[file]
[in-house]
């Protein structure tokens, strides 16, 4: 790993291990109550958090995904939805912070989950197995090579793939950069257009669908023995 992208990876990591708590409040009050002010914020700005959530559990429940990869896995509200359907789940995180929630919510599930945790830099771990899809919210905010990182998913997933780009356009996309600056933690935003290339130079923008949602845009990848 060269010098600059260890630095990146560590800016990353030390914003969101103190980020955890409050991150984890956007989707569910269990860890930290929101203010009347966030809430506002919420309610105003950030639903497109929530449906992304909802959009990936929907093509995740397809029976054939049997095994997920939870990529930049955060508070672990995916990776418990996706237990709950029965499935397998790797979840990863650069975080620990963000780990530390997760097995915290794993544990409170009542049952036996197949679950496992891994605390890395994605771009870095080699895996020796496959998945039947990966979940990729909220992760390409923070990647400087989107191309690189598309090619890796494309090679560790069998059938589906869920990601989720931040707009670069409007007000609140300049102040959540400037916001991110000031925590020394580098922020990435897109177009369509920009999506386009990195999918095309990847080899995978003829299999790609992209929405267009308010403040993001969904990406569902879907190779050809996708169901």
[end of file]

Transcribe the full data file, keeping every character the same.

[in-house]
């Protein structure tokens, strides 16, 4: 790993291990109550958090995904939805912070989950197995090579793939950069257009669908023995 992208990876990591708590409040009050002010914020700005959530559990429940990869896995509200359907789940995180929630919510599930945790830099771990899809919210905010990182998913997933780009356009996309600056933690935003290339130079923008949602845009990848 060269010098600059260890630095990146560590800016990353030390914003969101103190980020955890409050991150984890956007989707569910269990860890930290929101203010009347966030809430506002919420309610105003950030639903497109929530449906992304909802959009990936929907093509995740397809029976054939049997095994997920939870990529930049955060508070672990995916990776418990996706237990709950029965499935397998790797979840990863650069975080620990963000780990530390997760097995915290794993544990409170009542049952036996197949679950496992891994605390890395994605771009870095080699895996020796496959998945039947990966979940990729909220992760390409923070990647400087989107191309690189598309090619890796494309090679560790069998059938589906869920990601989720931040707009670069409007007000609140300049102040959540400037916001991110000031925590020394580098922020990435897109177009369509920009999506386009990195999918095309990847080899995978003829299999790609992209929405267009308010403040993001969904990406569902879907190779050809996708169901």